... I'm familiar with this argument of "it's going to good with people" linking up to an imparative to worsen things. While crisis has its uses, I don't think that you've to be poor, powerless and distressed to be able to think and say certain basic truth. In fact I deem it necessary for a movement and activist leaders to be well off economically. The best would be financially independent. That enables you to speak and do things an unemployed dockworker won't be able to do.
    Only when you want to keep up the system, just shift it to 'something worthy'.

    I've just given up the hope that the system, politically, economically or socially, does have a worth in itself to keep up, or is something I should fight for to safe from decline.

    And I also dont see people revolting against the system, when their income, their financial independence or personal wellbeing bases on exactly this system. You cannot meaningfully rebel against something which you are an integral part of.

    In so far I would consider the 'victims' of the system a more useful 'first target' for re-education (read: radicalisation, extremisation). They dont have anything to lose, only a lot to win. People in good positions, good paid jobs, a nice little house etc do have a lot to lose, the chance of them being willing, or able, to fight the system from which they profit, I guess is very low.

    I agree that only fighting against the system with these people will not offer a solution for after the battle. But the thinking elite, the leaders and the ideological formers will just come about during the battle (and granted this position out of intellectually freed circumstances), while the battle will not come about through a thinking elite. They will not be the ones to fight.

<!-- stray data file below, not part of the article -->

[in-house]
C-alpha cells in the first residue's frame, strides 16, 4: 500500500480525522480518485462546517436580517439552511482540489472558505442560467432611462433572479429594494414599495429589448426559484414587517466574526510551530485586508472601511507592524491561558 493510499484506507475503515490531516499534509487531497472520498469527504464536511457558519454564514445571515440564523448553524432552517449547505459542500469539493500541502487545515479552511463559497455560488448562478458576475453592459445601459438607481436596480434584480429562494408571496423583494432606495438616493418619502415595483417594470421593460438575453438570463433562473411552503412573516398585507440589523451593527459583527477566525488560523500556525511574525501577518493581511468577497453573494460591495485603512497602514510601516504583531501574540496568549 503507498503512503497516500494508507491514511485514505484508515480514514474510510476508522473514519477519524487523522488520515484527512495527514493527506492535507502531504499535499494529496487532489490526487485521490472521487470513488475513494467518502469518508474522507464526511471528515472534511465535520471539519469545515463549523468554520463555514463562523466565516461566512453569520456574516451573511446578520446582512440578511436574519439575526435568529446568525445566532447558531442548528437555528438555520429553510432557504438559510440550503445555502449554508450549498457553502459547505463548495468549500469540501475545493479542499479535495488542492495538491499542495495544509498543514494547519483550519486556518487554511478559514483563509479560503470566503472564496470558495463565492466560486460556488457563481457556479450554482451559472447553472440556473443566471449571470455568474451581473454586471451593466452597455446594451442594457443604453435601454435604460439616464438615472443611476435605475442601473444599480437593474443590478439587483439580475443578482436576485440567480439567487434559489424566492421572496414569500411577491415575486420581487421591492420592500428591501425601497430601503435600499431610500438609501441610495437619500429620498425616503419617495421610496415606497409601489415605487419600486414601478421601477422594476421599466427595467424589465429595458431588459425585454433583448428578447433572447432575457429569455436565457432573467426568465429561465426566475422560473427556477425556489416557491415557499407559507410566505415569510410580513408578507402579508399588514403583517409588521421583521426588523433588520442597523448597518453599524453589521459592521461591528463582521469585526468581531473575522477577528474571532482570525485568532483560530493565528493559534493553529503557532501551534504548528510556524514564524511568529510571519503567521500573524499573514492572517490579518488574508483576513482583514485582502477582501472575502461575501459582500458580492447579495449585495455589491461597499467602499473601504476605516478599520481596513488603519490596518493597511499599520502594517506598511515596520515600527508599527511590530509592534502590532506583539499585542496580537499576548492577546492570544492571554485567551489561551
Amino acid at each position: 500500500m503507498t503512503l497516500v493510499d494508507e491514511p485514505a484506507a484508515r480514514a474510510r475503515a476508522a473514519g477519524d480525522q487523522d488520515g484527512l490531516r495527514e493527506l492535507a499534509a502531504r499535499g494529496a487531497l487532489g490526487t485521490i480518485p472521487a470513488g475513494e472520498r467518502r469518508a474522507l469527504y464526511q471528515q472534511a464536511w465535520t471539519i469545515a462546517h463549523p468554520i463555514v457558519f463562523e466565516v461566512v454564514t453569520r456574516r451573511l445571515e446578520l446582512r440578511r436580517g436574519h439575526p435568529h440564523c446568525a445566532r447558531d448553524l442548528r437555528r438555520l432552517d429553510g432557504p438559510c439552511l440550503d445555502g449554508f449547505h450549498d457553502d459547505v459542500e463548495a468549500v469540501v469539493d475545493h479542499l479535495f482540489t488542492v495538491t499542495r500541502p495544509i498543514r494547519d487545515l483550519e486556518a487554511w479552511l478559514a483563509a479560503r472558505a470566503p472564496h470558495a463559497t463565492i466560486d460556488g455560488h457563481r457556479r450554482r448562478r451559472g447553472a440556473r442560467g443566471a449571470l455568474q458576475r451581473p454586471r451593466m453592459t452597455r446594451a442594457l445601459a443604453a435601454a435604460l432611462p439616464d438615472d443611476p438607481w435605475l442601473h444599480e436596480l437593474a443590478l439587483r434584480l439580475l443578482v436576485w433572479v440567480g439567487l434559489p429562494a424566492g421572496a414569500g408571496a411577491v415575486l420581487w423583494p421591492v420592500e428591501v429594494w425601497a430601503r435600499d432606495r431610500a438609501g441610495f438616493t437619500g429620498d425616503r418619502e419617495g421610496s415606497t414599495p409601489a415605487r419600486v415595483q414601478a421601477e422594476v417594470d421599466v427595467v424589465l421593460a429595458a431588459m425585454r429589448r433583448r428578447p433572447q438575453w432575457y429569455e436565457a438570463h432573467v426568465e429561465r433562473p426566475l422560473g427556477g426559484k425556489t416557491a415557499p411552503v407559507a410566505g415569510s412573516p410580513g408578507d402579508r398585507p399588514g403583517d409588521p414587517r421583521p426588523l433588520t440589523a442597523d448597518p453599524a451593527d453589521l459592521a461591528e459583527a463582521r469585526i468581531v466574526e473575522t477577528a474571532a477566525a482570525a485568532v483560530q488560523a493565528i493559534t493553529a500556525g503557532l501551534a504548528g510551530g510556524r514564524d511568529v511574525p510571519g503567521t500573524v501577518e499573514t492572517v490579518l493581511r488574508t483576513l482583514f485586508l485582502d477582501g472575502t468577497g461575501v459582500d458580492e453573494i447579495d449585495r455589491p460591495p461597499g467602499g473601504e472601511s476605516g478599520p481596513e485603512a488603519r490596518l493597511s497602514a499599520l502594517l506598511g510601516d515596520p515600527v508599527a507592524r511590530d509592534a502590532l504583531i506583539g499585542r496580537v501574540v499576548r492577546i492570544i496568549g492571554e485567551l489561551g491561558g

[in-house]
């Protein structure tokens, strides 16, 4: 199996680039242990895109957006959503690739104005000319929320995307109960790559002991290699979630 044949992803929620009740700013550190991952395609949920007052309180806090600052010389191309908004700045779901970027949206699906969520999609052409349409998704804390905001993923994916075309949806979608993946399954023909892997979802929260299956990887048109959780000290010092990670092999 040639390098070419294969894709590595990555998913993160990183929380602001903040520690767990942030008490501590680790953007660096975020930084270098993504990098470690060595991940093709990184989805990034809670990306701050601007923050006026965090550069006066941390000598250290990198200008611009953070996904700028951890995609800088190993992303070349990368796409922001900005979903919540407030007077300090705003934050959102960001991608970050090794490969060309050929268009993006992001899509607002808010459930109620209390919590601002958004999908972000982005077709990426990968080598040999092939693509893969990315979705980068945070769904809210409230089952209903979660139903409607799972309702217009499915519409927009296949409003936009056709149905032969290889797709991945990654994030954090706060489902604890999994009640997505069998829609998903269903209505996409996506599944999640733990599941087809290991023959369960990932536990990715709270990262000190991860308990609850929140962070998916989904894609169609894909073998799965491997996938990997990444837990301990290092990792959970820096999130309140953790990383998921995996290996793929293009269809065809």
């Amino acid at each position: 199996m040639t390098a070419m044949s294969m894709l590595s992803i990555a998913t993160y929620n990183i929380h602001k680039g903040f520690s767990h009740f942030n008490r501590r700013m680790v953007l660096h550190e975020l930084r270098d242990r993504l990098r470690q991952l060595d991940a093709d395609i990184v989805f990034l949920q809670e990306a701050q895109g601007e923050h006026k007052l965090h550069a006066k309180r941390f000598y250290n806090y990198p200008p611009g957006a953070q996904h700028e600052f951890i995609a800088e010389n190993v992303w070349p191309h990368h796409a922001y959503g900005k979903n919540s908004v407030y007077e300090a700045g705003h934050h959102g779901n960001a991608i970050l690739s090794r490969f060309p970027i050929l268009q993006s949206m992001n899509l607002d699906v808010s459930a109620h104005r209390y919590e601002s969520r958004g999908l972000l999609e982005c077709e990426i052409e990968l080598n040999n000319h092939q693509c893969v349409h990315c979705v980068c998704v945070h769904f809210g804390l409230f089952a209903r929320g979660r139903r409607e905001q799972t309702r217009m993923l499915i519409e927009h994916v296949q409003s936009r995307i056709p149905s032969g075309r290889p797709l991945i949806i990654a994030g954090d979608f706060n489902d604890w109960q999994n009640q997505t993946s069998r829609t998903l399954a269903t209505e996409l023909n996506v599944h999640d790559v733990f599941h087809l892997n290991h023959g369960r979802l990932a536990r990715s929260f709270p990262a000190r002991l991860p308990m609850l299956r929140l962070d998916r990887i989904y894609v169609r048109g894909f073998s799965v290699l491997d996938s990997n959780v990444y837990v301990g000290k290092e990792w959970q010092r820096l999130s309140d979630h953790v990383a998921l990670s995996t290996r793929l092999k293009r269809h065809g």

And I dont want to fight against the system (which is the same as fighting windmills, pointless) I want to crush the system itself, including economy, society, and especially the criminal financial structures and the dominating ideologies behind, to have a tabula rasa on which to rebuild from the very bottom. I think (my opinion) it is the only way, because everything else so far failed, or is not even in sight to ever happen, despite some 'thinkers' have worked on funny utopian theoretical constructs with countless "ifs" and "whens" and likewise utopian dream- (pre-) conditions, that you would need an utopian revolution to get the conditions for the revolution (which doesnt make any sense at all).

    Change from within the system doesnt change the system nor its fundaments. Such a 'change' only shifts the emphasis, not the rotten core on which it bases.

    This might be a radical view, and I agree it is. But only people who have nothing to lose will (start a) fight. This also is a basic truth of life
    Ein Leben ist nichts, deine Sprosse sind alles
    Aller Sturm nimmt nichts, weil dein Wurzelgriff zu stark ist